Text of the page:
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Daska’s Anticlimax: Political Indifference Returns As Election Frenzy Dies

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Daska tehsil is the true manifestation of Central Punjab’s typical stretch: vast rural area, the abundance of crops, and comparatively prosper. The caste family system is strong and preferred here; together with a sound political acumen among the locals residing close to urban centers.

During the Mughal period, because of the distance of ten(Das) ‘Koh’ from the Center comprising Sialkot, Gujranwala, etc, it was renamed as ‘DasKoh’ and then modulated to Daska. The recent political circumstances in the country apparently gave Daska the central position, but here again, it insinuates that by the closing of the second by-elections, Daska lagged just ten Koh: the elections held on April 10 — after much hype and clamor — somehow ‘moderated’ the gusty political weather.

The by-elections would never have been a big deal here. Being a rural constituency and a stronghold of the PML-N or its ‘alternative’, and the vacated seat amidst the death of the league’s member, it would have been anything but the political battleground. The political rivals and the supporters used to lower the tone as per our traditions complying with the death.

Nevertheless, it was the former minister during PMLQ  tenure and the candidate from the ruling  party Ali Asjad Malhi’s ‘positive’ gestures, that the government decided to weigh in, and turned  the humdrum Daska seat the cynosure of every eye.

Though the PDM had lost a bit of momentum after the failure of its Lahore meeting and the decision to run in the by-elections and the Senate elections, the government was nowhere at ease for obvious reasons: the formation of all opposition parties against the government, and then the aggressive strategy of Maulana Fazlur Rehman and the PML-N. 

In the tug of war, amid the influence of Asjad Malhi, the government ignited the battle in Daska on the assumption of giving a major electoral blow to the main opposition party in Punjab, and to defeat it in no time. Victory in the constituency became a matter of political life and death.

Being overpowered in its own stronghold and the seat vacated by the demise of its member would have been a huge political dent to the PMLN, so space was given to ‘another’ Malhi by the ruling elite to the extent that about twenty presiding officers of the election commission were ‘disappeared’ on election night along with their mobile phones. Though they did turn up again when ‘fog’ was clear, the election became so ‘foggy’ that the Election Commission declared the election process null and void there and issued a notification for re-election in March.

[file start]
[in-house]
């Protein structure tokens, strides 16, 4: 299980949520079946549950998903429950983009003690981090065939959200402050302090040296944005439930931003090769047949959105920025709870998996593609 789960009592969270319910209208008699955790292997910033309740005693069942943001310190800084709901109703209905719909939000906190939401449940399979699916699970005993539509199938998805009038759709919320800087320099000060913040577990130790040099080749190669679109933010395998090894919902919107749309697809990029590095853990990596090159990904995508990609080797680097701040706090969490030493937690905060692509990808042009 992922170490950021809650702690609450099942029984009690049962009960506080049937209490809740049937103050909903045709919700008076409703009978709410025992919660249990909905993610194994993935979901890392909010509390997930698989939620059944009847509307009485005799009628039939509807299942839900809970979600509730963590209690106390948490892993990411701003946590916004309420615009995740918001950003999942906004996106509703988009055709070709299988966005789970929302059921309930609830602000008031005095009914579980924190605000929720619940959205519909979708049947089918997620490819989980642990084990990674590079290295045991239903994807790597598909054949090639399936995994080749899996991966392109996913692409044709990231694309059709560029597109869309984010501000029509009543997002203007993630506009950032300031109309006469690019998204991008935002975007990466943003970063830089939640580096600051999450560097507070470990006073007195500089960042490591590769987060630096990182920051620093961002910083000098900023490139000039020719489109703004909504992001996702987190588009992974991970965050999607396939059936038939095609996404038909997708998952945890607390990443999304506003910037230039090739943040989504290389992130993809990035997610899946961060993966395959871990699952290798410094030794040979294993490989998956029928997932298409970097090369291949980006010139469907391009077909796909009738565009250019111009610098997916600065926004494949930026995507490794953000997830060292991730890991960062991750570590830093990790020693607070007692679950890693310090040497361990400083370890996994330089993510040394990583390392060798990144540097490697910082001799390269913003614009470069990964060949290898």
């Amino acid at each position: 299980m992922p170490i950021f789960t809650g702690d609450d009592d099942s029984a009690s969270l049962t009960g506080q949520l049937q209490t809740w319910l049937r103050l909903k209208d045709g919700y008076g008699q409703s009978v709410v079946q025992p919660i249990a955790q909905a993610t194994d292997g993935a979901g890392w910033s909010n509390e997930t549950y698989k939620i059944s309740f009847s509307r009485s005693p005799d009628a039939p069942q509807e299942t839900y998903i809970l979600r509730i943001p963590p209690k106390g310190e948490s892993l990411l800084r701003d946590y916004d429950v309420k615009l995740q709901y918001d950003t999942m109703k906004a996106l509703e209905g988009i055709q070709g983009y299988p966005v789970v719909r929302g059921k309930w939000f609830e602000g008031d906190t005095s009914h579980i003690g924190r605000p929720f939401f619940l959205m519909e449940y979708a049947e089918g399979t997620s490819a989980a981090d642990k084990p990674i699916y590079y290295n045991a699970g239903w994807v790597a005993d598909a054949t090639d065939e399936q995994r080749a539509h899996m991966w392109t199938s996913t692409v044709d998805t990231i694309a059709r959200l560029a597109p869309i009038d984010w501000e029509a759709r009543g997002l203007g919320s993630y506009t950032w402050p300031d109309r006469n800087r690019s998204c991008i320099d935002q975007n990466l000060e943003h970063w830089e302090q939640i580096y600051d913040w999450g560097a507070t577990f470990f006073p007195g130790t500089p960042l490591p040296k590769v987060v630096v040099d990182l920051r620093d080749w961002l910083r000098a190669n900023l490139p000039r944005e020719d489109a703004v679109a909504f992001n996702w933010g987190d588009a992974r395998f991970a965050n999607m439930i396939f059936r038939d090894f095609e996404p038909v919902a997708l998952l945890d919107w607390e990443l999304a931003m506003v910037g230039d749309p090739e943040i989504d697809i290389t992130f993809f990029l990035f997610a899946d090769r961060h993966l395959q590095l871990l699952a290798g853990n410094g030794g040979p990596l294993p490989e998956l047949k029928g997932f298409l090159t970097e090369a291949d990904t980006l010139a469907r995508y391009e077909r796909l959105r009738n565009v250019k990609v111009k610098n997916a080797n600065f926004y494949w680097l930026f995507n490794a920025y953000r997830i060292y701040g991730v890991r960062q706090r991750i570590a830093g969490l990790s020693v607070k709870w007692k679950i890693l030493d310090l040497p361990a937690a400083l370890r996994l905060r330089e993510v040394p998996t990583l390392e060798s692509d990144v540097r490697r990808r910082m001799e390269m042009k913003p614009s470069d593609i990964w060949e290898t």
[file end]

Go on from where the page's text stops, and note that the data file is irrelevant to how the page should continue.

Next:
Following the Senate Elections, the announcement of the PDM’s long march, accusations and blatant attacks of rigging between the government and the PML-N over Daska, it showcased  whether there was a long march or not but ‘Daska March’ would definitely take place.

 At a time when Daska had become a focal point, the government was able to push Daska to ten Koh: able to reschedule the by-elections to the tenth of April in the name of arrangements and the replacement of the administrative officials. The political heat of March was replaced by subdued April, and as expected the protracted time worked wonders for the government.

By the extended time, the PDM’s backbone was broken due to PPP’s refusal to streamline resignations with the condition of the long march. What was already left behind in the PDM was further worn out amidst everyday chaos and discord among the alliance. The political scenario had already been turned to its head in between the due and the rescheduled date of elections in the constituency of Daska.

With the victory of their candidate and daughter of the late Iftikhar ul Hasan Noshin Iftikhar with 15,000 to 16,000 votes, the PML-N could for a time sway the government and the state machinery on the issue of rigging, but it cannot be overjoyed by the win of that close margin keeping in mind its lead of more than 40,000 votes in general elections and the typical sympathy votes in rural Punjab. Furthermore, the PML-N has carried on with the family politics which has been its forte. The young emerging leaders are also the sons and daughters of the old guards, which is a moment of reflection for their ‘revolutionary politics’.

More importantly, despite the massive claims of the unpopularity of PTI in the face of dysfunctional Buzdar’s provincial government, the close competition in Central Punjab shows that the government’s power and influence have not yet waned. Most importantly, it is felt that the government and the establishment still depend on each other. The political heat and the pressure of the opposition have already subsided considerably; moreover, there is no possibility of any investigation into the rigging. The impact of this victory on the political environment of the country looks quite insignificant now and the effect of the victory would have receded in few days.

 Meanwhile, Daska has further eroded the PTI’s moral position. Rigging and use of the state force to manipulate has pushed it back into the ranks of the old parties or even behind them. The Daska election has profoundly shattered the already depleted image of PTI as a democratic and transparent party. With that, the PPP’s retreat and the ‘Zardari Reconciliation Policy’ has made it less likely that the Pakistan People’s Party (PPP) would be able to make a ‘comeback’ in Punjab anytime soon. The quick ‘falling action’ of Daska also brought a letdown for the main political parties and the politics of the country.

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